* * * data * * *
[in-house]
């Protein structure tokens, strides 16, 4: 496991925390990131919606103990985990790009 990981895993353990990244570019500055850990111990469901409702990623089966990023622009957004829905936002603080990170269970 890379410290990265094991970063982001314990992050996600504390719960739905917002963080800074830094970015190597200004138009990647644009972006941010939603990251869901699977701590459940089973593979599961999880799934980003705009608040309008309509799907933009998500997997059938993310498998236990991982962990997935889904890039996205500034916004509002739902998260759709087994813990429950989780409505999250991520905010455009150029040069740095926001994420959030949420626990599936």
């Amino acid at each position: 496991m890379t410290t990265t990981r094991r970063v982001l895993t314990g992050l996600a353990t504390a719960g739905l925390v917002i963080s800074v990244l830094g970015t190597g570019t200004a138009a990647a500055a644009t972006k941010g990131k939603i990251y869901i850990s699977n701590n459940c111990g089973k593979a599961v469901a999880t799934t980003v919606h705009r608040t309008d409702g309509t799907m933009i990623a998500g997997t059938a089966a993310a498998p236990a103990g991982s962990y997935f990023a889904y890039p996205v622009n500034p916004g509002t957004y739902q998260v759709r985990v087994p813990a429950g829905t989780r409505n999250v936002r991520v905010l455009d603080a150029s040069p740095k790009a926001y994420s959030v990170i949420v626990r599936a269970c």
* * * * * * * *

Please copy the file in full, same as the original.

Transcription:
[in-house]
């Protein structure tokens, strides 16, 4: 496991925390990131919606103990985990790009 990981895993353990990244570019500055850990111990469901409702990623089966990023622009957004829905936002603080990170269970 890379410290990265094991970063982001314990992050996600504390719960739905917002963080800074830094970015190597200004138009990647644009972006941010939603990251869901699977701590459940089973593979599961999880799934980003705009608040309008309509799907933009998500997997059938993310498998236990991982962990997935889904890039996205500034916004509002739902998260759709087994813990429950989780409505999250991520905010455009150029040069740095926001994420959030949420626990599936």
């Amino acid at each position: 496991m890379t410290t990265t990981r094991r970063v982001l895993t314990g992050l996600a353990t504390a719960g739905l925390v917002i963080s800074v990244l830094g970015t190597g570019t200004a138009a990647a500055a644009t972006k941010g990131k939603i990251y869901i850990s699977n701590n459940c111990g089973k593979a599961v469901a999880t799934t980003v919606h705009r608040t309008d409702g309509t799907m933009i990623a998500g997997t059938a089966a993310a498998p236990a103990g991982s962990y997935f990023a889904y890039p996205v622009n500034p916004g509002t957004y739902q998260v759709r985990v087994p813990a429950g829905t989780r409505n999250v936002r991520v905010l455009d603080a150029s040069p740095k790009a926001y994420s959030v990170i949420v626990r599936a269970c």